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Clinton YOUNG and Shirley Ayers, Appellants-Respondents, v. ELKHART COUNTY OFFICE OF FAMILY AND CHILDREN Appellee-Petitioner.
Clinton Young raises the following restated issue for our review:
1. Whether the Elkhart County Office of Family and Children (ECOFC) proved that A.A. and C.A. had been adjudged children in need of services.
In addition, Shirley Ayers raises several issues, of which we find the following dispositive:
2. Whether the trial court abused its discretion in entering a default judgment against her.
Facts and Procedural History
Shirley Ayers is the mother of J.A., A.A., C.A., and D.A. Clinton Young is the putative father of A.A. and C.A. Young and Ayers lived together sporadically for several years, but they were never married and Young's paternity of A.A. and C.A. was never established. Young was in and out of jail throughout his children's lives. In 1995, during one period of Young's incarceration, Ayers left J.A., A.A., and C.A. with Young's mother and never returned to reclaim them. The children were removed from the grandmother's home and placed into foster care.
Petitions alleging J.A., A.A. and C.A. to be children in need of services (CHINS) were filed by the ECOFC, and the children were adjudged CHINS by a dispositional order entered June 13, 1995. D.A. was born on February 18, 1996, while Mother was incarcerated. D.A. was taken into protective custody immediately after birth, and was adjudged a CHINS by a dispositional order entered April 9, 1996. Following the CHINS findings, multiple services were offered to Ayers to assist her in developing child-rearing skills and to facilitate reunification with her children. On November 12, 1996, however, the ECOFC filed petitions to terminate Ayers's and Young's parental rights. Following a hearing at which Young was present but Ayers was not, the trial court entered orders terminating both Ayers's and Young's parental rights. Additional facts will be supplied as necessary.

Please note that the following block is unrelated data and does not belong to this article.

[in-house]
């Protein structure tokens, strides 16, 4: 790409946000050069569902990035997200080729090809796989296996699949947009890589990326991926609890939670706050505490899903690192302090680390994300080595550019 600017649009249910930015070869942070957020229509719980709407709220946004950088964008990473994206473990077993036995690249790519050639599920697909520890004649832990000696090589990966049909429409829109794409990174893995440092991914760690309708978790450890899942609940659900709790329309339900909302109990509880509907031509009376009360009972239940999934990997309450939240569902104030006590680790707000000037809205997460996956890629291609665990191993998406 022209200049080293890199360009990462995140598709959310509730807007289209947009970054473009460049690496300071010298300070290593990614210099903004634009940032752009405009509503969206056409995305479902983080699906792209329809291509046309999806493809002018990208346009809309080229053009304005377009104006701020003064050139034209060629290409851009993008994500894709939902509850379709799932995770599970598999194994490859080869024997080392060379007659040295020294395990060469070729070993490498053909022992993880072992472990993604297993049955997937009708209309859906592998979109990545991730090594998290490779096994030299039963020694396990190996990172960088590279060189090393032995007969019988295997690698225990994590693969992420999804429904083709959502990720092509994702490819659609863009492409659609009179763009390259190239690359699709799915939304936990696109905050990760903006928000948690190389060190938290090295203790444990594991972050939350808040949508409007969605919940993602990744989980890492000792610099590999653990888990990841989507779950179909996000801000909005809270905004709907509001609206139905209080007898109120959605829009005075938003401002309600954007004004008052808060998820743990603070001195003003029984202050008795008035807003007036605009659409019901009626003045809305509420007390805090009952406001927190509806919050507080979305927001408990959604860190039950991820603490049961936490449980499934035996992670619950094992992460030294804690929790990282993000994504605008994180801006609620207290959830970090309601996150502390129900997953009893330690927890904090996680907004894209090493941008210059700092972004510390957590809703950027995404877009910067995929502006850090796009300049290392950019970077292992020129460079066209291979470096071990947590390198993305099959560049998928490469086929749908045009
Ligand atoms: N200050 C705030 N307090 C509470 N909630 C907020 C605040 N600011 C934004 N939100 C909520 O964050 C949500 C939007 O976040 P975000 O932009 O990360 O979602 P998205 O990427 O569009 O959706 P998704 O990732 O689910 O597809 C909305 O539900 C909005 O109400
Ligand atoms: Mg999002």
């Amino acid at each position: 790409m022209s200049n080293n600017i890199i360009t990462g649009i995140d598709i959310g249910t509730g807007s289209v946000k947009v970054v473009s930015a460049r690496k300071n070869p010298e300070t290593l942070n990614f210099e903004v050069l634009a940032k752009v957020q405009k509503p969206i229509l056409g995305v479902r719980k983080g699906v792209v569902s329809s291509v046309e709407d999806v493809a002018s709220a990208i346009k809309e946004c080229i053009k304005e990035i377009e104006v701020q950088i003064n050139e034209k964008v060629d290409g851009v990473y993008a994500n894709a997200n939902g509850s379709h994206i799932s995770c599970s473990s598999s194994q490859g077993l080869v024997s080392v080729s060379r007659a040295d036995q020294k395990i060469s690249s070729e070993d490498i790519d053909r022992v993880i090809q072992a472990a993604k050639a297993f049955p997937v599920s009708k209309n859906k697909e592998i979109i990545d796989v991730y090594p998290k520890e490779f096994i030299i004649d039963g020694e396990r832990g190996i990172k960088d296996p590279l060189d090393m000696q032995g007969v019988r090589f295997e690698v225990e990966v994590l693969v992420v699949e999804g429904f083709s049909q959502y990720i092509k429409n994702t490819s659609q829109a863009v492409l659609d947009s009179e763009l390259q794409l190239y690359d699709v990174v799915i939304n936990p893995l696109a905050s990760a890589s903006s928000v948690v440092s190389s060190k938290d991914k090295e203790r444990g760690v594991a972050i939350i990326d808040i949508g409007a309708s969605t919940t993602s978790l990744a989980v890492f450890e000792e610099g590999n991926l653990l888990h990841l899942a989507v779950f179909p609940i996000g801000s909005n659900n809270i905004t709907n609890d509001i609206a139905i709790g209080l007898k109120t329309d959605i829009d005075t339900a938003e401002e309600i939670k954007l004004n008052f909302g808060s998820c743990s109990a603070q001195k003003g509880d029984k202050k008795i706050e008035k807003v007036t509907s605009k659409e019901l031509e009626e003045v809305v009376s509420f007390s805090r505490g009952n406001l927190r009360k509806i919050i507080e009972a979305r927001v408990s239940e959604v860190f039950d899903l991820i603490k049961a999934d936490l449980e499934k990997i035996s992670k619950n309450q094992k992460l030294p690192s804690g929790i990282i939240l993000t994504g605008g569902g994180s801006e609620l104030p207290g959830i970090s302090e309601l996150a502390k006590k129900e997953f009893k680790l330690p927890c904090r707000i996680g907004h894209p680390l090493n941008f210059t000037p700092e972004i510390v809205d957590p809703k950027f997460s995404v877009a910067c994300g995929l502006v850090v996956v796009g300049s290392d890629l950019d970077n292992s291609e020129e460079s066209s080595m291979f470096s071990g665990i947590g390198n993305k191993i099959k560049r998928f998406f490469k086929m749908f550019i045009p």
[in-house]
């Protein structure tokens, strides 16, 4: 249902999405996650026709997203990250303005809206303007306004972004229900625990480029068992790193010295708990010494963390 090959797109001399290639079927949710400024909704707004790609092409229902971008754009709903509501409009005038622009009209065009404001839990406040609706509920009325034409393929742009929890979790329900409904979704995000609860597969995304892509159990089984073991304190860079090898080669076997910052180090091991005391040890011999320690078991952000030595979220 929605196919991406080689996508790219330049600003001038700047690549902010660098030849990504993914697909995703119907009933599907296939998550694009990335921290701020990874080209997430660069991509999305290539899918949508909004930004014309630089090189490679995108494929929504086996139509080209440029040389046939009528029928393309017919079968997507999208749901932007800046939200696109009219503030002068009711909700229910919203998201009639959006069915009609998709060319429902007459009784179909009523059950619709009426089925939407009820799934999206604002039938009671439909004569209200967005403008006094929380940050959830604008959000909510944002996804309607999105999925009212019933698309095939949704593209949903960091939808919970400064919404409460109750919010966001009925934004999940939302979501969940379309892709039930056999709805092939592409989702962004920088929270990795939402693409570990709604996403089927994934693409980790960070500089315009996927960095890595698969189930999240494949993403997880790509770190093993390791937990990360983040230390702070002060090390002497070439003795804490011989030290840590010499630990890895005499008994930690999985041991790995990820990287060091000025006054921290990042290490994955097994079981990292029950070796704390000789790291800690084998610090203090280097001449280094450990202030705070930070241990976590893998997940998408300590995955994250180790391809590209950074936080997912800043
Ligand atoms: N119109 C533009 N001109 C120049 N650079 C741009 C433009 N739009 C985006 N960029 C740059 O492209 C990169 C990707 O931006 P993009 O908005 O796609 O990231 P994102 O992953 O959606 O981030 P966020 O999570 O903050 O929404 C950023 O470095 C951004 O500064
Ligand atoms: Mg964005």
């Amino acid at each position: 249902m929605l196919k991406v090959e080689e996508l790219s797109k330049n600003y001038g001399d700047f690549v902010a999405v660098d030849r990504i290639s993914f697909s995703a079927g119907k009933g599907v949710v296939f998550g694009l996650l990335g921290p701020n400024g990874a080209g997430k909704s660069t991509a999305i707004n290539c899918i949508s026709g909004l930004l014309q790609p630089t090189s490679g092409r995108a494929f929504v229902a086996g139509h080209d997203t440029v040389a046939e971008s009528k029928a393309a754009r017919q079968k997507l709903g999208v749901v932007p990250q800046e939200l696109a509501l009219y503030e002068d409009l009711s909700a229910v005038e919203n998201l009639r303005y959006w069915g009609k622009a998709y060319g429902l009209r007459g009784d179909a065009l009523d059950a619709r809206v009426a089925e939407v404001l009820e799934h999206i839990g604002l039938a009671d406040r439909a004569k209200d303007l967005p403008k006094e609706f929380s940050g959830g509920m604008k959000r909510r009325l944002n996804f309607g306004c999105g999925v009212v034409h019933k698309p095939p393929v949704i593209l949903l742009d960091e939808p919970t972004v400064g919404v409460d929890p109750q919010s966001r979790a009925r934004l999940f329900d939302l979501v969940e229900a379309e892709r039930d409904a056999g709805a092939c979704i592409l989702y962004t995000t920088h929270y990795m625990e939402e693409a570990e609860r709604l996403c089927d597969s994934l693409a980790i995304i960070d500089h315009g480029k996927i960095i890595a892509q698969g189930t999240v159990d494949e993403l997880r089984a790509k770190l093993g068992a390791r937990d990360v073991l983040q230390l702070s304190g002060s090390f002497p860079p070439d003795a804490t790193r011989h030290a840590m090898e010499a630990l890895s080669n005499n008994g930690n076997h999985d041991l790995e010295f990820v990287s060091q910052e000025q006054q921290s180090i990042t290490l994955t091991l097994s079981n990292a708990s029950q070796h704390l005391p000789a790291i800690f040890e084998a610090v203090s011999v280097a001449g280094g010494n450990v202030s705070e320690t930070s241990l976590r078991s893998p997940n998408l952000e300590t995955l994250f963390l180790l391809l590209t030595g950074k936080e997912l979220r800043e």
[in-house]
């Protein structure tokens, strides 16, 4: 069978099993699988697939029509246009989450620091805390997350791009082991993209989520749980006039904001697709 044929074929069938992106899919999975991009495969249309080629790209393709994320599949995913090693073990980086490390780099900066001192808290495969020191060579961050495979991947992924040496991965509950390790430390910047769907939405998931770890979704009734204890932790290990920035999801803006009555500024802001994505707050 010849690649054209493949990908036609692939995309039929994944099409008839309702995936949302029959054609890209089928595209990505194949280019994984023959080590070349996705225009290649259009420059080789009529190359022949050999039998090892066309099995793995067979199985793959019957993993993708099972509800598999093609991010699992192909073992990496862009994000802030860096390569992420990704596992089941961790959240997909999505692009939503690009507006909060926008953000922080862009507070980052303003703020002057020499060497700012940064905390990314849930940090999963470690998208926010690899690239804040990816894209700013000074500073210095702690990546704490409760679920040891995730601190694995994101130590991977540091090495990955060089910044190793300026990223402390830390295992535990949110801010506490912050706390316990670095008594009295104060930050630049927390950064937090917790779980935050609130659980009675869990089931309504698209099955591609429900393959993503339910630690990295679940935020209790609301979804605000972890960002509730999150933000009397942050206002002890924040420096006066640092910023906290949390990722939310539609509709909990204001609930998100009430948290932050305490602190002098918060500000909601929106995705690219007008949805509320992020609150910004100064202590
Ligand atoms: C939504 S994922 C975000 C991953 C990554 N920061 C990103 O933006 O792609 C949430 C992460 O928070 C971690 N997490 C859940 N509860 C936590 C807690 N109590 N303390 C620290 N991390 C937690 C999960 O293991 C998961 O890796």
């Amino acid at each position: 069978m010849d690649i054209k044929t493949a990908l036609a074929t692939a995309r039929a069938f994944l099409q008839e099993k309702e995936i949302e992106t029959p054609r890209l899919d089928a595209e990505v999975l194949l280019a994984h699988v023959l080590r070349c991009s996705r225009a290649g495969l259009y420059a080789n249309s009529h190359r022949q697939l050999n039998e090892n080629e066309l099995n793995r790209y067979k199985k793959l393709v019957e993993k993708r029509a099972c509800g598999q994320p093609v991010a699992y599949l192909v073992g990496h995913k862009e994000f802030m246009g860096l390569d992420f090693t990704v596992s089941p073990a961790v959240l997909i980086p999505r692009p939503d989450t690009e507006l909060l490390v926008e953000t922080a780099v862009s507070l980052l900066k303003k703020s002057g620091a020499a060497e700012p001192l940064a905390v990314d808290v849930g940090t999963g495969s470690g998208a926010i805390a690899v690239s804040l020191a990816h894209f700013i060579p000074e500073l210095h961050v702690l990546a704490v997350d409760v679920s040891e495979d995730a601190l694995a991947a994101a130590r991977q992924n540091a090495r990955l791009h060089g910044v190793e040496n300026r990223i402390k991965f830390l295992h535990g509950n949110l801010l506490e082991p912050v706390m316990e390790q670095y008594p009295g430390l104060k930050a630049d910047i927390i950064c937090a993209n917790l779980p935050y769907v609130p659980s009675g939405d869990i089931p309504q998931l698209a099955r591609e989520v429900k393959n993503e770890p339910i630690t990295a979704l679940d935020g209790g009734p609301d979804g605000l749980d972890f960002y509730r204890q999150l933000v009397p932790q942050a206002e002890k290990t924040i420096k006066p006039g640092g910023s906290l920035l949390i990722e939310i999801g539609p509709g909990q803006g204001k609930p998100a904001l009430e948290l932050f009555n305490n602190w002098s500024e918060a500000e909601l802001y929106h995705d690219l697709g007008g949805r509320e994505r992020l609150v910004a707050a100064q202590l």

Discussion and Decision
A. Standard of Review
To effect the involuntary termination of a parent-child relationship, the ECOFC was required to present clear and convincing evidence establishing the following elements:
(A) the child has been removed from the parent for at least six (6) months under a dispositional decree;
(B) there is a reasonable probability that:
(i) the conditions that resulted in the child's removal or the reasons for placement outside the home of the parents will not be remedied; or